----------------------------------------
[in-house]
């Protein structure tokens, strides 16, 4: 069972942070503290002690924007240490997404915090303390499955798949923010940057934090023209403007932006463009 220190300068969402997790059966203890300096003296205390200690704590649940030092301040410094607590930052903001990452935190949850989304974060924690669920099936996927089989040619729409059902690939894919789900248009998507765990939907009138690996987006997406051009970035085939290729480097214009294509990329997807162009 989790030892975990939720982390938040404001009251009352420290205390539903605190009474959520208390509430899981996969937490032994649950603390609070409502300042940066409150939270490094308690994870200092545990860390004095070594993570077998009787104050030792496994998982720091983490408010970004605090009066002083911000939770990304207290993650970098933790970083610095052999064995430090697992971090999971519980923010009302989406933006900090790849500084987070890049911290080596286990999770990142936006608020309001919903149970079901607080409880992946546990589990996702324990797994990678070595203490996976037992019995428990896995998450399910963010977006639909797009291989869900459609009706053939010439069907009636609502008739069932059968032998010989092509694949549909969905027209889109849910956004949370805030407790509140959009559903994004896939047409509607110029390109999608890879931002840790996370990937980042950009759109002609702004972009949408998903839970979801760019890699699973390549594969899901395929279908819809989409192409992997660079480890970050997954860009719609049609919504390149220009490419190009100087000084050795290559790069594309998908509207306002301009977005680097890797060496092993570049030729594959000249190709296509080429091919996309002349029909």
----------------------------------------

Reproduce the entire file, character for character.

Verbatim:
[in-house]
């Protein structure tokens, strides 16, 4: 069972942070503290002690924007240490997404915090303390499955798949923010940057934090023209403007932006463009 220190300068969402997790059966203890300096003296205390200690704590649940030092301040410094607590930052903001990452935190949850989304974060924690669920099936996927089989040619729409059902690939894919789900248009998507765990939907009138690996987006997406051009970035085939290729480097214009294509990329997807162009 989790030892975990939720982390938040404001009251009352420290205390539903605190009474959520208390509430899981996969937490032994649950603390609070409502300042940066409150939270490094308690994870200092545990860390004095070594993570077998009787104050030792496994998982720091983490408010970004605090009066002083911000939770990304207290993650970098933790970083610095052999064995430090697992971090999971519980923010009302989406933006900090790849500084987070890049911290080596286990999770990142936006608020309001919903149970079901607080409880992946546990589990996702324990797994990678070595203490996976037992019995428990896995998450399910963010977006639909797009291989869900459609009706053939010439069907009636609502008739069932059968032998010989092509694949549909969905027209889109849910956004949370805030407790509140959009559903994004896939047409509607110029390109999608890879931002840790996370990937980042950009759109002609702004972009949408998903839970979801760019890699699973390549594969899901395929279908819809989409192409992997660079480890970050997954860009719609049609919504390149220009490419190009100087000084050795290559790069594309998908509207306002301009977005680097890797060496092993570049030729594959000249190709296509080429091919996309002349029909």